The Galaxy Alpha is terrifically thin and light, though that’s not the first thing you’ll notice about it. It happens to be damn good looking too. The sheen from those polished edges makes all the difference, combining with the lustrous Super AMOLED display to make a great first impression. Some devices look better in press photos than reality – the LG G Watch R is a recent example – but the Galaxy Alpha is exactly the opposite. You have to see it in person to appreciate its slick and refined look. Everything is appropriately proportioned, the 4.7-inch screen size feels just right, and ease of one-handed use is as good as you’ll get from any device in that size class. Those who might have felt let down by the new Moto X moving to a larger 5.2-inch screen may find solace in Samsung’s more compact Alpha. Ergonomically, this phone is a delight. I don’t want to call it perfect, but it kind of is.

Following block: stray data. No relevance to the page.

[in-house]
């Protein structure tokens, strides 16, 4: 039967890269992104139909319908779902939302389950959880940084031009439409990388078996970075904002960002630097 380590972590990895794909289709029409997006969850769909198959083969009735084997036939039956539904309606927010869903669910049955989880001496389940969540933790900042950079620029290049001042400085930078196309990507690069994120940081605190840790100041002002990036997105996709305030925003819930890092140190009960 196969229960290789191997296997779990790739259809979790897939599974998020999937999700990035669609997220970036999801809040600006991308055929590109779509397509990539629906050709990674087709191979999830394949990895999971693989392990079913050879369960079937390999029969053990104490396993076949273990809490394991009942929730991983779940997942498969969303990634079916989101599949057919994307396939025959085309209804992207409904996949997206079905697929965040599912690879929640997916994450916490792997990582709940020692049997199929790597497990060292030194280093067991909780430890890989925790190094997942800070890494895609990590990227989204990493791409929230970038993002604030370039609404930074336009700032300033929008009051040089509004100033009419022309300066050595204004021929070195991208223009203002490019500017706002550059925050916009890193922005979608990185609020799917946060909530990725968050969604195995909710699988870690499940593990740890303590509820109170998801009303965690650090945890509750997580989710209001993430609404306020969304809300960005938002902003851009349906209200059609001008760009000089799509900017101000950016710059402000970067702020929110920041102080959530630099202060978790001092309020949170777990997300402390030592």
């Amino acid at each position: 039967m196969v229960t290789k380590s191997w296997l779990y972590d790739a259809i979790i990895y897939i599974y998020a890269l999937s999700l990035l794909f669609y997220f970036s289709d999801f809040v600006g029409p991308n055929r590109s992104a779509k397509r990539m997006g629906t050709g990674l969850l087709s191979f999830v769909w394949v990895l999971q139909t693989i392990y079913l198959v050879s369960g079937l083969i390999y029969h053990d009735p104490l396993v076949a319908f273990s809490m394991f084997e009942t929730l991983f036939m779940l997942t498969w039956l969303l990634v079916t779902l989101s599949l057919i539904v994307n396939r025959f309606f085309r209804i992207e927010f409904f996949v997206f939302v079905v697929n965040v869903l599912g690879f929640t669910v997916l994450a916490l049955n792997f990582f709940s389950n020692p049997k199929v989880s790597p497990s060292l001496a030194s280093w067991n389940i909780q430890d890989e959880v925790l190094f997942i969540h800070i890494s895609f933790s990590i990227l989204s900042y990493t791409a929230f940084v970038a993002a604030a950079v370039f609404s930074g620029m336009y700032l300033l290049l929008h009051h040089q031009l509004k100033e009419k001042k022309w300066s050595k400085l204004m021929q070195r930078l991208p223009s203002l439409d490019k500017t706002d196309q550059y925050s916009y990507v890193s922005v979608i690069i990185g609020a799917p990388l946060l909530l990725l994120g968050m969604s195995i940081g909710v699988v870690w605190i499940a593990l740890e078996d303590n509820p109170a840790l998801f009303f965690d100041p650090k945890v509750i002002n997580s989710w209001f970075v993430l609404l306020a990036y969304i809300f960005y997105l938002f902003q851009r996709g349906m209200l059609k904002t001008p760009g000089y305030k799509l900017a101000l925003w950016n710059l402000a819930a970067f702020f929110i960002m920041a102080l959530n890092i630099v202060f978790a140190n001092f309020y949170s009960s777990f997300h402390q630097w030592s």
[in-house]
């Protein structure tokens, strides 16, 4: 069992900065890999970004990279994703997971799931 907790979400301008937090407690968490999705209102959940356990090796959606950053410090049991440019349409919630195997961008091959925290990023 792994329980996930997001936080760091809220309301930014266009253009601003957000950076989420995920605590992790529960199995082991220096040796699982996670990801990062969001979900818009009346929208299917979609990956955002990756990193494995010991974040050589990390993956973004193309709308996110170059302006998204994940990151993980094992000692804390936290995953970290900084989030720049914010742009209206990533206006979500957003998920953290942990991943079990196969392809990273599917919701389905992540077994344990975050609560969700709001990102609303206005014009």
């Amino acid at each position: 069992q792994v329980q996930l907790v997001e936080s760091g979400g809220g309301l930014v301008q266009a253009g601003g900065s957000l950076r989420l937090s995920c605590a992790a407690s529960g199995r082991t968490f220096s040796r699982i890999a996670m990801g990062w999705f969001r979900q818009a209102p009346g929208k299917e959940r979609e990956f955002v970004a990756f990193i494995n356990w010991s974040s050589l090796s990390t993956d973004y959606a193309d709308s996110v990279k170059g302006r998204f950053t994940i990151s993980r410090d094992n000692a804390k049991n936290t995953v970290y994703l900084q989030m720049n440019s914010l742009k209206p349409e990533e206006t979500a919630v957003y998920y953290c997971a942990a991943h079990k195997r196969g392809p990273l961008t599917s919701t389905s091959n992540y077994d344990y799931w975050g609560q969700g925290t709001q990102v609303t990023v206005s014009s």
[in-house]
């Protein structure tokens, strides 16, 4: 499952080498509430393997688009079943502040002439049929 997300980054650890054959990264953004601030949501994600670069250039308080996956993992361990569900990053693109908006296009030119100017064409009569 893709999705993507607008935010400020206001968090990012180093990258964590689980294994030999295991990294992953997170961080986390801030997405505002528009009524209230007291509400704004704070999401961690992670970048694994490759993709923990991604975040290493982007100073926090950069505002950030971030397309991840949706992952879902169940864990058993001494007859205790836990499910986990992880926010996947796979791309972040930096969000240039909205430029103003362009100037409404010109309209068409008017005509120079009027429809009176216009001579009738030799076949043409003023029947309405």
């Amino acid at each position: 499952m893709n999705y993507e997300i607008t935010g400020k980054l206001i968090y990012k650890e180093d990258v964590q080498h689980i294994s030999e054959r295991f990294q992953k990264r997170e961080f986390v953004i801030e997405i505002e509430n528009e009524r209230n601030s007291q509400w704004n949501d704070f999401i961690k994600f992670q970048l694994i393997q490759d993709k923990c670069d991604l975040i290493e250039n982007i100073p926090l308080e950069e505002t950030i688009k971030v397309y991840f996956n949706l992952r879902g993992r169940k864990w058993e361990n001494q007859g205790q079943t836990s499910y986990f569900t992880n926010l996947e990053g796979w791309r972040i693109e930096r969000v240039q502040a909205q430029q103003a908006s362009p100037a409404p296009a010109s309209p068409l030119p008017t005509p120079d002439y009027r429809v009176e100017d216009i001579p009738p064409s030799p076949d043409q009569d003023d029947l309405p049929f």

The Galaxy Alpha is a very interesting device, because it’s essentially Samsung’s answer to Apple’s upcoming iPhone 6, while the upcoming iPhone 6 is Apple’s answer to Samsung’s devices with larger screens. The same applies to Samsung’s Note 4, which now also sports a metal construction. Over the coming months, we’re going to see which of these two answers will have the biggest impact.
I don’t like making predictions – people, and thus the market, are fickle – but I’m fairly convinced that once the dust of the new iPhones settles down (they will sell very well, of course), nothing much will have changed, market share-wise, compared to now. People aren’t going to switch away from iOS because Samsung now offers metal phones, and similarly, Android users aren’t going to switch to iOS because they’re going to get an extra row of icons on their homescreen.
Still, all this shows competition in action: companies producing better products. We, the people, win.